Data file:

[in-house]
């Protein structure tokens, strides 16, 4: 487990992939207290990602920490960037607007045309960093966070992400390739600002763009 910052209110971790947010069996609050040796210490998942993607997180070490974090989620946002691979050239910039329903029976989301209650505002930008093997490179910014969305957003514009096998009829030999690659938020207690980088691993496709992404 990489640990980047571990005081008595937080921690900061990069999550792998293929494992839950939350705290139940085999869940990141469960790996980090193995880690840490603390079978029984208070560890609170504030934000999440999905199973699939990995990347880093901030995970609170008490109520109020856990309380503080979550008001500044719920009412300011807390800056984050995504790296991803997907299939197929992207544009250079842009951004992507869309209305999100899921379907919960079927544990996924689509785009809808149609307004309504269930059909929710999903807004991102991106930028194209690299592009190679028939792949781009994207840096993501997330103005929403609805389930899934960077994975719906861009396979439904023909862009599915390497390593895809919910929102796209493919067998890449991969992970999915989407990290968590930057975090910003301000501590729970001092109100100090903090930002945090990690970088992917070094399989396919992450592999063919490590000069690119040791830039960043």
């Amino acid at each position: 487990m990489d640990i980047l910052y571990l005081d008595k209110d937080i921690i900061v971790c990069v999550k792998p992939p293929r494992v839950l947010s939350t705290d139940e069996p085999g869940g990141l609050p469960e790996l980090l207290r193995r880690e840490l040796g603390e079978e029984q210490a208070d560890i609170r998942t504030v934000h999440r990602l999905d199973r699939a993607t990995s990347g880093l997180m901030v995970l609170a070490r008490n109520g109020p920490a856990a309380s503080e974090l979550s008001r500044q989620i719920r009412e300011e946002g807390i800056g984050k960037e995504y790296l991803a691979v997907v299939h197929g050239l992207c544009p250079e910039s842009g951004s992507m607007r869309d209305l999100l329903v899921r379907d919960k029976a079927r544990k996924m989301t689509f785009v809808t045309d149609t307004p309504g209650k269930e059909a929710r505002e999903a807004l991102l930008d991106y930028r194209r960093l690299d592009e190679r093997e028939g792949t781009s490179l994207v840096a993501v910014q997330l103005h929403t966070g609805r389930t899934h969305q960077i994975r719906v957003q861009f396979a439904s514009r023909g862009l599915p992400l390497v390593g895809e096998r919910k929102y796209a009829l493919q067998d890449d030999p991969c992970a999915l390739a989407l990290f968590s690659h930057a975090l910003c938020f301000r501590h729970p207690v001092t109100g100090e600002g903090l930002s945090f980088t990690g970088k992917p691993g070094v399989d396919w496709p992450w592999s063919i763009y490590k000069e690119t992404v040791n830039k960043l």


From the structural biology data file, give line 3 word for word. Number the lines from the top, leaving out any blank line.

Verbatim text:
């Amino acid at each position: 487990m990489d640990i980047l910052y571990l005081d008595k209110d937080i921690i900061v971790c990069v999550k792998p992939p293929r494992v839950l947010s939350t705290d139940e069996p085999g869940g990141l609050p469960e790996l980090l207290r193995r880690e840490l040796g603390e079978e029984q210490a208070d560890i609170r998942t504030v934000h999440r990602l999905d199973r699939a993607t990995s990347g880093l997180m901030v995970l609170a070490r008490n109520g109020p920490a856990a309380s503080e974090l979550s008001r500044q989620i719920r009412e300011e946002g807390i800056g984050k960037e995504y790296l991803a691979v997907v299939h197929g050239l992207c544009p250079e910039s842009g951004s992507m607007r869309d209305l999100l329903v899921r379907d919960k029976a079927r544990k996924m989301t689509f785009v809808t045309d149609t307004p309504g209650k269930e059909a929710r505002e999903a807004l991102l930008d991106y930028r194209r960093l690299d592009e190679r093997e028939g792949t781009s490179l994207v840096a993501v910014q997330l103005h929403t966070g609805r389930t899934h969305q960077i994975r719906v957003q861009f396979a439904s514009r023909g862009l599915p992400l390497v390593g895809e096998r919910k929102y796209a009829l493919q067998d890449d030999p991969c992970a999915l390739a989407l990290f968590s690659h930057a975090l910003c938020f301000r501590h729970p207690v001092t109100g100090e600002g903090l930002s945090f980088t990690g970088k992917p691993g070094v399989d396919w496709p992450w592999s063919i763009y490590k000069e690119t992404v040791n830039k960043l």